Monday, February 23, 2015

Distiller: Hikari Loftus
Drink: Sparkling Cider

Red Queen
by Victoria Aveyard
HarperTeen (February 10, 2015)
400 pages

So much hype for this one, and it didn't live up in my opinion. 

People are saying this is Graceling meets The Selection, but I think it's more accurately compared to X-Men meets The Hunger Games. 

Mare Barrow is a Red. In a world divided by blood, the Silvers are silver-blooded people born with powerful superhuman abilities. They can manipulate the elements, the mind, the world around them with their talents. Those who bleed red are born without the talents, so they must serve and be viewed as a lesser people. 

Mare's three brothers are sent to ongoing, ever going, war, and Mare will be sent too when she comes of age because she doesn't have a job to keep her home. Mare's only talent, it seems, is theft. One evening, Mare picks the wrong (or right?) pocket, and in a sudden twist of fate, she finds herself working as a servant in the place. 

By accident, Mare finds out she has a superhuman ability of her own, lain dormant her entire life. Unfortunately for her, the ability becomes manifest in front of an audience, and the merciless King and the evil queen force Mare into a dangerous game for her life, by manipulating and using her for their own agendas. 

The Reds are no longer satisfied living under the iron rule of the Silvers and the Scarlet Guard rebellion has begun hitting the Silvers in places they can't ignore. Mare suddenly finds herself in the middle of two dangerous worlds, where no one is what they seem to be. Of all the lessons Mare is learning in the palace, the most important one is that anyone can betray anyone

This sounded so good... but ended up being so very predictable. So. So. Predictable. I felt like I was rereading several other stories I had already read. I was told there was a giant twist in this book that would blow my mind, but the truth is, I saw that "twist" coming a mile away. Aveyard was not very subtle in her hint dropping or foreshadowing and knowing what was coming so early on took much of the excitement out of it and ended up making it more of a chore to finish.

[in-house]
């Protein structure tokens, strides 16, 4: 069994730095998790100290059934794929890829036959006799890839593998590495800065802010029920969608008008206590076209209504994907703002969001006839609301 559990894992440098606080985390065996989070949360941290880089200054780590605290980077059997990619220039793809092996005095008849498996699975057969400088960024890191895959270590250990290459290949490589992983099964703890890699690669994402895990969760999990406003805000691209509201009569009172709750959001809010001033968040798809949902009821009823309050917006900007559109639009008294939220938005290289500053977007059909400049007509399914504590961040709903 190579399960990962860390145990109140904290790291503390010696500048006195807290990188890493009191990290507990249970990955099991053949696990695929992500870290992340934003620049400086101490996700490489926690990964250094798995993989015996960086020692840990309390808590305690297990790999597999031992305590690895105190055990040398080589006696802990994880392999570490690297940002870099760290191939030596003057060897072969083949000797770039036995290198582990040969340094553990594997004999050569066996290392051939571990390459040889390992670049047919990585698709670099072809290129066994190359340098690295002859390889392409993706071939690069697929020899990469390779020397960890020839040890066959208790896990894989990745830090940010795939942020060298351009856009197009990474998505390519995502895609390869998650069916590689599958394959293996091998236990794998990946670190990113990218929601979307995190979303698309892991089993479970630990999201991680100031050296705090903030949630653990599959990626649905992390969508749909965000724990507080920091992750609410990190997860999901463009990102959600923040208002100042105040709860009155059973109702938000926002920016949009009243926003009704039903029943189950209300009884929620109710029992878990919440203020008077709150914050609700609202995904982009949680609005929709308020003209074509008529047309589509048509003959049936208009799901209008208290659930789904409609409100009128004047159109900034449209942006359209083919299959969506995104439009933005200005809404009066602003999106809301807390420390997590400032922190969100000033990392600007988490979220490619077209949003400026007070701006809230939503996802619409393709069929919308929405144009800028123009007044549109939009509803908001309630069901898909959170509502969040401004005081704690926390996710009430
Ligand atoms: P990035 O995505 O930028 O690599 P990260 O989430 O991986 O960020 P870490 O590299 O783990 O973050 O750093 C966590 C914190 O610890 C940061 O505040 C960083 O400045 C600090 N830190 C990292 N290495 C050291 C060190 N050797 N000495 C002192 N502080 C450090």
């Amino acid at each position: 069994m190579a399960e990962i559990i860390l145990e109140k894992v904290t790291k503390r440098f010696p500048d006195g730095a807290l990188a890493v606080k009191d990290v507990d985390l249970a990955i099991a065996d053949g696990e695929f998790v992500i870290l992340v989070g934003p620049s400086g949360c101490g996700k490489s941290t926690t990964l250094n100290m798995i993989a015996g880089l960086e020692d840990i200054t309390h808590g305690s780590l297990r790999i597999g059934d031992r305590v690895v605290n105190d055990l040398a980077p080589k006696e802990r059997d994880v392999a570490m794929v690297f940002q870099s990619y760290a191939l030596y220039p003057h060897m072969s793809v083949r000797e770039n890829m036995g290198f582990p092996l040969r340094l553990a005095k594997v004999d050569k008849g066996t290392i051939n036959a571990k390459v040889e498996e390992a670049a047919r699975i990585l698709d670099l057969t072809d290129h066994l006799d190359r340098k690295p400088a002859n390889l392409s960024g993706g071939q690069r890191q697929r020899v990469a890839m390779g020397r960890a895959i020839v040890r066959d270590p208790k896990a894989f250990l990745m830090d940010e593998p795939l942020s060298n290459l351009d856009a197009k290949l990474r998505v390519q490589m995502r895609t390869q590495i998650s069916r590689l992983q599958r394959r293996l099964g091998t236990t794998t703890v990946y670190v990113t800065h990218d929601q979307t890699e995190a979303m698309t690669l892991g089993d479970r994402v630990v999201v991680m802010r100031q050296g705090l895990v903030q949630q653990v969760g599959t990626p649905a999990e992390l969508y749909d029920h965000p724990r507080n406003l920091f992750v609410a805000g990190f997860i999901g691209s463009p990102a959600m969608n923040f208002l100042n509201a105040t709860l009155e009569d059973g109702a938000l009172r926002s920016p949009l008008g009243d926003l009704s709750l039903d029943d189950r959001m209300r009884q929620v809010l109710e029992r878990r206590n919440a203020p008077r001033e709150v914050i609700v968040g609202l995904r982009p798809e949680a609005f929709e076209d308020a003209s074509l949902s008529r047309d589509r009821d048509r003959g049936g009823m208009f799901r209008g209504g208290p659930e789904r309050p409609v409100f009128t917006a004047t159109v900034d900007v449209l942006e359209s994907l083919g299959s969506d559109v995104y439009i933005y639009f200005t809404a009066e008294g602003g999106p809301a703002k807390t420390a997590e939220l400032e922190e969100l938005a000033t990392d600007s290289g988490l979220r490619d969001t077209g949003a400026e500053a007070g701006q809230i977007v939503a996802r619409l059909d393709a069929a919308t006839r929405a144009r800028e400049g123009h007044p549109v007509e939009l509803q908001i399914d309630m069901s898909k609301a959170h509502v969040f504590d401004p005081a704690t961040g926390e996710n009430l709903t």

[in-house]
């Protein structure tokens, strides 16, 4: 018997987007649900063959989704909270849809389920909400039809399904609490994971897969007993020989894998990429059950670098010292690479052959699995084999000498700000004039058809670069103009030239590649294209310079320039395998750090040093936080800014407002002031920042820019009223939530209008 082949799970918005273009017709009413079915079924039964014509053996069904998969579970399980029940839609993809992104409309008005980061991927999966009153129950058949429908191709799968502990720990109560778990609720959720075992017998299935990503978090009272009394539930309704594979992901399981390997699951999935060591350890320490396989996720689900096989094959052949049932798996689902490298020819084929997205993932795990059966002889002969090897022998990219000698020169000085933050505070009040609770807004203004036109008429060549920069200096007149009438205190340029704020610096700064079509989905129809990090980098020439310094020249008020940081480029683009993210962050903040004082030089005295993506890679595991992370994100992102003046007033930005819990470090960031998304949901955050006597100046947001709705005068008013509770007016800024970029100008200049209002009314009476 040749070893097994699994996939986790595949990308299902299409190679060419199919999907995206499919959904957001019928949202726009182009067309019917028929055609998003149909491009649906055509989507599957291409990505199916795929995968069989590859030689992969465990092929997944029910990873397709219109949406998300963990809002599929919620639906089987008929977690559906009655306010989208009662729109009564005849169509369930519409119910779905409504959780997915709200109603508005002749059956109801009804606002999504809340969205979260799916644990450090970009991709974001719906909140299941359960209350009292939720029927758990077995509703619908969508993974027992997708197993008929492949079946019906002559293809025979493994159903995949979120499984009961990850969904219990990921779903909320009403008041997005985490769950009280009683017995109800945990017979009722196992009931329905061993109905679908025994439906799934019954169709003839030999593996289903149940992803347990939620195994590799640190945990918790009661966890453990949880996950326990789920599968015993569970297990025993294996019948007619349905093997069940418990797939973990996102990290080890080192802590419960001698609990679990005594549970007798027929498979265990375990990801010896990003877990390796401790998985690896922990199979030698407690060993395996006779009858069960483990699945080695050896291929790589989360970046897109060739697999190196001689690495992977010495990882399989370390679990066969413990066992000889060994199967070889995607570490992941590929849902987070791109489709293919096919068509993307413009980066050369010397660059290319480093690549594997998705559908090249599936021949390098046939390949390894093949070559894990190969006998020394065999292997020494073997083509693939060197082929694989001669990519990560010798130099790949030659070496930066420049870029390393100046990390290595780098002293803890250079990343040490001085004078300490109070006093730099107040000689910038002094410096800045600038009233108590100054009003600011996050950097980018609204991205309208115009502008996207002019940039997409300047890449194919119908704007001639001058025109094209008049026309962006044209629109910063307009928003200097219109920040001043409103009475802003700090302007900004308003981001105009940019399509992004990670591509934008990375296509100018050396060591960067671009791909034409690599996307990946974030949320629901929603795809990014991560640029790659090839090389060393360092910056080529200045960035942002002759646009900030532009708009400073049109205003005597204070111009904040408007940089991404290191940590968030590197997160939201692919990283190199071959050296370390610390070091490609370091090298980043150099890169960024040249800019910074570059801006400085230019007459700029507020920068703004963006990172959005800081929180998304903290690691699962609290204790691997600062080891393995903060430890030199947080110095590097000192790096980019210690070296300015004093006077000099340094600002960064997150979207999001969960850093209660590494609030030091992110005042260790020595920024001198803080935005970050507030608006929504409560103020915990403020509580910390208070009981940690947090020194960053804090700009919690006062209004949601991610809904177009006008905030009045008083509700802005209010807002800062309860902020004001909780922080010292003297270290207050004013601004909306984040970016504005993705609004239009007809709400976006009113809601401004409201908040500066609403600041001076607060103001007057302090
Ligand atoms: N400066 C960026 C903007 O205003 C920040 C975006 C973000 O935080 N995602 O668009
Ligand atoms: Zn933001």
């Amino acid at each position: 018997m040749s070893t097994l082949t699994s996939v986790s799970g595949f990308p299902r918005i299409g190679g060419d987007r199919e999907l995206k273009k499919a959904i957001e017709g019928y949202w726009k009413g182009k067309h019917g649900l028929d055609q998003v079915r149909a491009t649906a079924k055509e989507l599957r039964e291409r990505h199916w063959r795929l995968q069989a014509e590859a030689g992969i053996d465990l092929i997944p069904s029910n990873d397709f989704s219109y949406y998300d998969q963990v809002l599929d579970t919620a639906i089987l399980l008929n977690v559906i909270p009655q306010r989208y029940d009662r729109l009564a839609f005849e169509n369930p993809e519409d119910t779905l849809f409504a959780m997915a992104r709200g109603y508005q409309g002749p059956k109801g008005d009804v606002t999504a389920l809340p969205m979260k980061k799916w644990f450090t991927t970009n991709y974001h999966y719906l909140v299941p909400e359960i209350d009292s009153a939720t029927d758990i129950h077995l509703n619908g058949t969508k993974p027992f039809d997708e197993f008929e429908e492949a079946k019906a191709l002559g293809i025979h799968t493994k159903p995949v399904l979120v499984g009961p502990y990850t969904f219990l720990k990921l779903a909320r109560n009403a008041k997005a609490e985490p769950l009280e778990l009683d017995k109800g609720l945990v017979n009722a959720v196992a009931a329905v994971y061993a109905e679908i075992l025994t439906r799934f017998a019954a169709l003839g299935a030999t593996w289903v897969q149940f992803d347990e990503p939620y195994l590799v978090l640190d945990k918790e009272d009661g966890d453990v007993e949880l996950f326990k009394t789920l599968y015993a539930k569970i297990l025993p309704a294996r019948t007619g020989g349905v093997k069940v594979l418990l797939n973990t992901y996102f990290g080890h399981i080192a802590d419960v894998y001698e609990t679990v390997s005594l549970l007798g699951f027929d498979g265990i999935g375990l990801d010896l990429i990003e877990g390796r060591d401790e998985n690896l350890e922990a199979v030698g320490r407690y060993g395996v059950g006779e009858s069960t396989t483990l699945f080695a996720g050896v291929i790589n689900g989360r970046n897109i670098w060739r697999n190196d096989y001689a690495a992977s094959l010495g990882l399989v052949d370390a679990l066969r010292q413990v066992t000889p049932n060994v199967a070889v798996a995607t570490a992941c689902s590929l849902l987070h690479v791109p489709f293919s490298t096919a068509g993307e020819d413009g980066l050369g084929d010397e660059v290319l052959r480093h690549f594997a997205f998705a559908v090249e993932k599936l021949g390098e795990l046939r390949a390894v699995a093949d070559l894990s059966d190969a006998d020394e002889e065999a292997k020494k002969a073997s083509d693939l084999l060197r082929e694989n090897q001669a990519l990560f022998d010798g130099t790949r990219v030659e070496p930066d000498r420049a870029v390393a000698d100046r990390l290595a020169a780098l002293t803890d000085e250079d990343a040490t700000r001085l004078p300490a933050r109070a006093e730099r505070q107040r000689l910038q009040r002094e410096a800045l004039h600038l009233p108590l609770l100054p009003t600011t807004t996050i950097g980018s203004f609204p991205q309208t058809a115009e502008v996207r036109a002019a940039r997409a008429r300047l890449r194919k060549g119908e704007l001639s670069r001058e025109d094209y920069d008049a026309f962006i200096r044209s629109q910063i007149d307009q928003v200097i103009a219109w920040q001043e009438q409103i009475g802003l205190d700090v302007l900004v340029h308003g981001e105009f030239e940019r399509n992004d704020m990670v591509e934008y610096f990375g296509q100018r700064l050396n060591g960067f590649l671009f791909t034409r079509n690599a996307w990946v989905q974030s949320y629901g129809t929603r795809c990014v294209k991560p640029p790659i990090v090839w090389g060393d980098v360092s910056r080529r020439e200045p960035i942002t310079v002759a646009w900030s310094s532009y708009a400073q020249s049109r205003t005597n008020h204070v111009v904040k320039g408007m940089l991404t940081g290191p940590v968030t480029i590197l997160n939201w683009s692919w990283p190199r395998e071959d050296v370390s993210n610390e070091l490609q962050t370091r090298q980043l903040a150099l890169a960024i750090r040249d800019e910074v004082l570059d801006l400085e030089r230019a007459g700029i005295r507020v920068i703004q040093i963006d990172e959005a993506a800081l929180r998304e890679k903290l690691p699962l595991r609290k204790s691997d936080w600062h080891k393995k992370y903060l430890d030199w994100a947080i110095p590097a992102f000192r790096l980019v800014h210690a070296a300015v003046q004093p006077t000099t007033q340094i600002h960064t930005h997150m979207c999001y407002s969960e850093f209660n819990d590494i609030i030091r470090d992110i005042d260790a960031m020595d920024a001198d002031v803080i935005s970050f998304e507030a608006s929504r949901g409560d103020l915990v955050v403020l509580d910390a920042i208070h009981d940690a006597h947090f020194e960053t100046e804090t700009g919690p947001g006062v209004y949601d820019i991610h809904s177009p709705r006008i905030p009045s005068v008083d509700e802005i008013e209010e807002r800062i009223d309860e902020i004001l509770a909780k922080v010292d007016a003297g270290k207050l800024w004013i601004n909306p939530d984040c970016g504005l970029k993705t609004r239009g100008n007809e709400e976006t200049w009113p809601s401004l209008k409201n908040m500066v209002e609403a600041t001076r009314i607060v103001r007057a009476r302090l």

I did enjoy the new world Aveyard created, even if it was downright cruel. Aveyard is definitely not afraid to kill her characters! I liked the characters, even though they weren't that complex. I even think that the book is worth the read. It was enjoyable enough. But I am getting really tired of this same dystopian/rebellion story line. I'm tired of the love triangles (although there were THREE men and one girl in this one). I'm tired of the girl with the secret special powers and blah blah blah...

Since this storyline was so familiar, I automatically expected a few little details to pop up. Like how the girl thinks she's plain and ordinary, yet everyone else thinks she's amazingly gorgeous. Stuff like that. And thankfully that didn't pop up. So I did like that Aveyard avoided some of the little cliches that come with the storyline she chose to write. 

I think this story is a good variation on a theme. If you're new to the genre and the storyline, it will be far more awesome. If you've read this storyline a million times like I have, then it's okay. I will say that there was one surprise for me, and it came literally on the last page. So she did manage one surprise!

I chose sparkling cider for this because Mare drinks a golden bubbly drink during one of the feasts, but it never really clarifies what kind of drink it is. I also think that sparkling cider can be deceiving to the eye. It's often drunk out of fancy glasses or flutes and can appear as beer or champagne. I think that is perfect for this, because Mare is not what she appears to be. They've dressed her up as a princess, but the reality is that she is far from being what anyone thinks.